Tell The Truth to Children

Gavin McCormack posted an interesting article on telling the truth to children whenever possible. He says we often shield our children from the painful realities of the world. When we do this, we are usually trying to prevent the children from feelings such as sadness, disappointment and rejection.
However, parents will soon come to understand that no matter how hard they try to protect children from the truth, they will find out. Children are astute and perceptive, and when parents pretend ‘everything is fine’ when the reality is quite the opposite, children will spot this charade and this leads to a deep sense of confusion from what the child perceives to be real and what is communicated.
To avoid this sense of confusion, and within some limits, of course, parents must disclose the real happenings of the world, be it war, natural disasters, or a death in the family. Essentially, difficult conversations develop a deep sense of resilience as children grow into an unpredictable world.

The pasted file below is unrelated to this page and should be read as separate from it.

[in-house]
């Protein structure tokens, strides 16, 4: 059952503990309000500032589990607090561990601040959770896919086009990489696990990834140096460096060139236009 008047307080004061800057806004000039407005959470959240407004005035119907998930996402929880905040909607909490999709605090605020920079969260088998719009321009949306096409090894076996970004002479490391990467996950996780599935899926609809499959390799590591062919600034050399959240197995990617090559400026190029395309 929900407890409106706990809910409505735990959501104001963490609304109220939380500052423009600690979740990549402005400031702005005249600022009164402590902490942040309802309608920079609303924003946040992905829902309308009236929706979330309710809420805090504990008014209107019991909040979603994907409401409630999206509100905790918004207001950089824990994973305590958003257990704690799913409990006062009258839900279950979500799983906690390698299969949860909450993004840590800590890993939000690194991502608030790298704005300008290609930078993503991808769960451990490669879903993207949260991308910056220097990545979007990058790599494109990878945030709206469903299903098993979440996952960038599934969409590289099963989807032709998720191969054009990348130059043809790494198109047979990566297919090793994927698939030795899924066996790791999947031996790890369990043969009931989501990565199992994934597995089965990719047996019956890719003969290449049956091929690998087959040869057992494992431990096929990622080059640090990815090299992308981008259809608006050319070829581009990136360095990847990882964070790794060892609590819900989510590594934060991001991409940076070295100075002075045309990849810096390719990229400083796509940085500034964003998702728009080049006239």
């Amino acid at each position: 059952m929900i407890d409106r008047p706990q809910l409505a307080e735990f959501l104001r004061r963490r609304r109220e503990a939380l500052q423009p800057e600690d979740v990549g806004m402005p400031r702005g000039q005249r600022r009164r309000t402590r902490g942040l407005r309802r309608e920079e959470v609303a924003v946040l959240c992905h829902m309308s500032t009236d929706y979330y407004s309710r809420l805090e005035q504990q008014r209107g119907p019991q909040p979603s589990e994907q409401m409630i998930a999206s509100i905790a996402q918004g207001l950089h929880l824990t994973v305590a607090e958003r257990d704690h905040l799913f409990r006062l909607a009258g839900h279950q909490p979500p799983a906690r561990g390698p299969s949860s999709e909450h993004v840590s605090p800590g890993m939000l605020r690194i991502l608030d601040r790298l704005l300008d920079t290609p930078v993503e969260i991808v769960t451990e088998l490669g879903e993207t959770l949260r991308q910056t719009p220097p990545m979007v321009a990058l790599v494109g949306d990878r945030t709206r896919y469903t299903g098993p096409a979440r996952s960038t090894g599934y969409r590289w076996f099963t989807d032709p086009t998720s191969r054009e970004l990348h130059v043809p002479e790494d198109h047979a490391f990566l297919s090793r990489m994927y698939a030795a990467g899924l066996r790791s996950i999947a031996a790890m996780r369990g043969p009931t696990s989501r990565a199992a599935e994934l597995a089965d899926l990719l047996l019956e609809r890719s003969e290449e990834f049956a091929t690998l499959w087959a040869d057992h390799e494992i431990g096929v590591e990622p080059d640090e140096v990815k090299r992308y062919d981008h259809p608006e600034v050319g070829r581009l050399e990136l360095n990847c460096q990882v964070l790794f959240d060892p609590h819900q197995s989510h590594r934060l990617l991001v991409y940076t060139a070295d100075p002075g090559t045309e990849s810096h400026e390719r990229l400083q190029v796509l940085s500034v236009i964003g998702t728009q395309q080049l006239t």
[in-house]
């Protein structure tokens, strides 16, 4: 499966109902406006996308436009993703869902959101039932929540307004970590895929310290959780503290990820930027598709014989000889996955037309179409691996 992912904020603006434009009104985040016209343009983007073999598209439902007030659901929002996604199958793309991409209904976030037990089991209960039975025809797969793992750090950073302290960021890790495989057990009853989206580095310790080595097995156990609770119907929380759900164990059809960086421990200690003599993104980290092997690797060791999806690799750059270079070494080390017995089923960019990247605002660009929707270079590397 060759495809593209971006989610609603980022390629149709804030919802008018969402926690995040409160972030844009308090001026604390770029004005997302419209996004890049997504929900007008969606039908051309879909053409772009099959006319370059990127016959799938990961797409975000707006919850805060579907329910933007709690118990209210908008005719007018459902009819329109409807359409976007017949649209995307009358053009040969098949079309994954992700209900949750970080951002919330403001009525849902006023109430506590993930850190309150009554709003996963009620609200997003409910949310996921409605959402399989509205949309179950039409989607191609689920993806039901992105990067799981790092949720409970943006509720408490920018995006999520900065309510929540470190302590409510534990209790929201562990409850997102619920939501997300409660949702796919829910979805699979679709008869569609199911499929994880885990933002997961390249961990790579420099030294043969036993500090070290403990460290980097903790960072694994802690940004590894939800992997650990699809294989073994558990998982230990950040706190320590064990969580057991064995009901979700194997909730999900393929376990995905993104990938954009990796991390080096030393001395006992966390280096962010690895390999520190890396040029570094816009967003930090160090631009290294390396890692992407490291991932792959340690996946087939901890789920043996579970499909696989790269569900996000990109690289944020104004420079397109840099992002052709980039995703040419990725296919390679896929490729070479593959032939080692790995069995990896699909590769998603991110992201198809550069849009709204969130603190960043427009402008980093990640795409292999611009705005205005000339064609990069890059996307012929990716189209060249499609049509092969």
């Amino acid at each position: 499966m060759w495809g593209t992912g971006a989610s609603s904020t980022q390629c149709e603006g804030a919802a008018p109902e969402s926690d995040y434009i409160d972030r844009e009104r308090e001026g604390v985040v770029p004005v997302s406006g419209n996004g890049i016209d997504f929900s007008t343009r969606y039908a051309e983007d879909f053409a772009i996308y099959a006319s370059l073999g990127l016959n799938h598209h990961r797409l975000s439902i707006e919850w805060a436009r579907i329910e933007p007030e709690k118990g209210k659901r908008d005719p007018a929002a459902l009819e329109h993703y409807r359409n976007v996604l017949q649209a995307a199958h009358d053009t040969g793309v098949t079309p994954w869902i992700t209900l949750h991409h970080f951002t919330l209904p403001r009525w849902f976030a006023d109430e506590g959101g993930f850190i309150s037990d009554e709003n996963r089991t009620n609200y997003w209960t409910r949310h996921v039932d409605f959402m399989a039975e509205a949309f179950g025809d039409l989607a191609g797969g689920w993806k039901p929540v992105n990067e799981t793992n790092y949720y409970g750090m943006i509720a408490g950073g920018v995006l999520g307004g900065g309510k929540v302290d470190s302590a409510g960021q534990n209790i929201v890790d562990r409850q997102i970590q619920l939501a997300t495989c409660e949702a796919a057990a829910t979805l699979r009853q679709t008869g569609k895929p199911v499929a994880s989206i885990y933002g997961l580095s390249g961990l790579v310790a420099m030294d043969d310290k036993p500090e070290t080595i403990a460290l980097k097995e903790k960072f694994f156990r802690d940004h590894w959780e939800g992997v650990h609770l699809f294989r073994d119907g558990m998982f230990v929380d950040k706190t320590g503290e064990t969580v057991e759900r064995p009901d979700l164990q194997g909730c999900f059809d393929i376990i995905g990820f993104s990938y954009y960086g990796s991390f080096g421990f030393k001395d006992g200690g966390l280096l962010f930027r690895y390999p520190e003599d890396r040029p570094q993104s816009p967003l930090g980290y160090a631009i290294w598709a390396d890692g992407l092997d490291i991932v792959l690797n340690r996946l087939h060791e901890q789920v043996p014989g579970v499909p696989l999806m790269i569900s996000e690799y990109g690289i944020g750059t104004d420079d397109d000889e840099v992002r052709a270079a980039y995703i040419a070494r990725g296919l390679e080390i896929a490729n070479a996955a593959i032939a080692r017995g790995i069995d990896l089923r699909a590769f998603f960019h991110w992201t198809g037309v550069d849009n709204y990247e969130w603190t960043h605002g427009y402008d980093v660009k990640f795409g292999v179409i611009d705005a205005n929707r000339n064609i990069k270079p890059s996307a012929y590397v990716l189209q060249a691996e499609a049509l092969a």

What’s important is the delivery, the management, and the care and nurture that follows news that may create uncomfortable emotions.
A psychologist I worked with at my school told me once that she hoped her daughter would experience a lot of difficult situations as a child so that she would learn great coping mechanisms for her adulthood. Of course, such experiences need nurturing and coaching that helps the children learn to become resilient and successful at problem solving and dealing with negative experiences.

Leave a Reply